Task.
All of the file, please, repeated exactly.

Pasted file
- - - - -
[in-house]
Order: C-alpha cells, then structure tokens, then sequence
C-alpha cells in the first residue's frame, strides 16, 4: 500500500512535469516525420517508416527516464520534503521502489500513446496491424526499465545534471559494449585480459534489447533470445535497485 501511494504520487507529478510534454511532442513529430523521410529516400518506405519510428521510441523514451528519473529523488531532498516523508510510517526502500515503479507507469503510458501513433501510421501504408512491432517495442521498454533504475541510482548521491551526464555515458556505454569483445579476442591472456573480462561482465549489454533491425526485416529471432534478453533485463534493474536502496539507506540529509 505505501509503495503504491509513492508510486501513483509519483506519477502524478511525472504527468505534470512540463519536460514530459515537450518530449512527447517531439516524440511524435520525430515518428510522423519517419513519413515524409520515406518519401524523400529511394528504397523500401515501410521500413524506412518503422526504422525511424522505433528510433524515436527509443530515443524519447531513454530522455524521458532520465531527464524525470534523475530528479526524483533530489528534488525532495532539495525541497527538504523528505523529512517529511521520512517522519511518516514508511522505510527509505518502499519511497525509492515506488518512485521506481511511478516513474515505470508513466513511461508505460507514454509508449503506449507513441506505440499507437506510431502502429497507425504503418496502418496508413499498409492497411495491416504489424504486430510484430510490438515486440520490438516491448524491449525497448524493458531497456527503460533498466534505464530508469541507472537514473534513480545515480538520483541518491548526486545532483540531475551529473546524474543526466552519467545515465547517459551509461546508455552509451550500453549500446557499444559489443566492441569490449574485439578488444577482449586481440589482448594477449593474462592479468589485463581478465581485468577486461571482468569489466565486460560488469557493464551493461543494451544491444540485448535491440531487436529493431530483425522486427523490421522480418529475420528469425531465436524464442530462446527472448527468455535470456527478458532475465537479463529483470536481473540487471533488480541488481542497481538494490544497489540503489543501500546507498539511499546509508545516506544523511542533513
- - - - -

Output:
[in-house]
Order: C-alpha cells, then structure tokens, then sequence
C-alpha cells in the first residue's frame, strides 16, 4: 500500500512535469516525420517508416527516464520534503521502489500513446496491424526499465545534471559494449585480459534489447533470445535497485 501511494504520487507529478510534454511532442513529430523521410529516400518506405519510428521510441523514451528519473529523488531532498516523508510510517526502500515503479507507469503510458501513433501510421501504408512491432517495442521498454533504475541510482548521491551526464555515458556505454569483445579476442591472456573480462561482465549489454533491425526485416529471432534478453533485463534493474536502496539507506540529509 505505501509503495503504491509513492508510486501513483509519483506519477502524478511525472504527468505534470512540463519536460514530459515537450518530449512527447517531439516524440511524435520525430515518428510522423519517419513519413515524409520515406518519401524523400529511394528504397523500401515501410521500413524506412518503422526504422525511424522505433528510433524515436527509443530515443524519447531513454530522455524521458532520465531527464524525470534523475530528479526524483533530489528534488525532495532539495525541497527538504523528505523529512517529511521520512517522519511518516514508511522505510527509505518502499519511497525509492515506488518512485521506481511511478516513474515505470508513466513511461508505460507514454509508449503506449507513441506505440499507437506510431502502429497507425504503418496502418496508413499498409492497411495491416504489424504486430510484430510490438515486440520490438516491448524491449525497448524493458531497456527503460533498466534505464530508469541507472537514473534513480545515480538520483541518491548526486545532483540531475551529473546524474543526466552519467545515465547517459551509461546508455552509451550500453549500446557499444559489443566492441569490449574485439578488444577482449586481440589482448594477449593474462592479468589485463581478465581485468577486461571482468569489466565486460560488469557493464551493461543494451544491444540485448535491440531487436529493431530483425522486427523490421522480418529475420528469425531465436524464442530462446527472448527468455535470456527478458532475465537479463529483470536481473540487471533488480541488481542497481538494490544497489540503489543501500546507498539511499546509508545516506544523511542533513